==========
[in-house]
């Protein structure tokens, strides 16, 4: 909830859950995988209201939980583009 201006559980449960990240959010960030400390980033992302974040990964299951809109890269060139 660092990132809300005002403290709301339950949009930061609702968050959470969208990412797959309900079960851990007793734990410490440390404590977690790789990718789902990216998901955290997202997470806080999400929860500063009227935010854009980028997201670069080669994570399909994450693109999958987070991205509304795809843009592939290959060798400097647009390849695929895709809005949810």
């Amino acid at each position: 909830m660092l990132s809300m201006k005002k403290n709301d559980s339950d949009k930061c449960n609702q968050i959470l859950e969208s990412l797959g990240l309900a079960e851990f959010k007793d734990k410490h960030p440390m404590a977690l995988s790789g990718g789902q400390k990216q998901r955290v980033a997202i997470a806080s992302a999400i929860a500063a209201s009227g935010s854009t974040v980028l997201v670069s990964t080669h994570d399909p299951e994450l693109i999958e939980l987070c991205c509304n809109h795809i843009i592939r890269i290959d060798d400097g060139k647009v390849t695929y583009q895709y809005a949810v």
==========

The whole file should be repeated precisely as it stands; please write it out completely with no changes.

[in-house]
């Protein structure tokens, strides 16, 4: 909830859950995988209201939980583009 201006559980449960990240959010960030400390980033992302974040990964299951809109890269060139 660092990132809300005002403290709301339950949009930061609702968050959470969208990412797959309900079960851990007793734990410490440390404590977690790789990718789902990216998901955290997202997470806080999400929860500063009227935010854009980028997201670069080669994570399909994450693109999958987070991205509304795809843009592939290959060798400097647009390849695929895709809005949810």
């Amino acid at each position: 909830m660092l990132s809300m201006k005002k403290n709301d559980s339950d949009k930061c449960n609702q968050i959470l859950e969208s990412l797959g990240l309900a079960e851990f959010k007793d734990k410490h960030p440390m404590a977690l995988s790789g990718g789902q400390k990216q998901r955290v980033a997202i997470a806080s992302a999400i929860a500063a209201s009227g935010s854009t974040v980028l997201v670069s990964t080669h994570d399909p299951e994450l693109i999958e939980l987070c991205c509304n809109h795809i843009i592939r890269i290959d060798d400097g060139k647009v390849t695929y583009q895709y809005a949810v």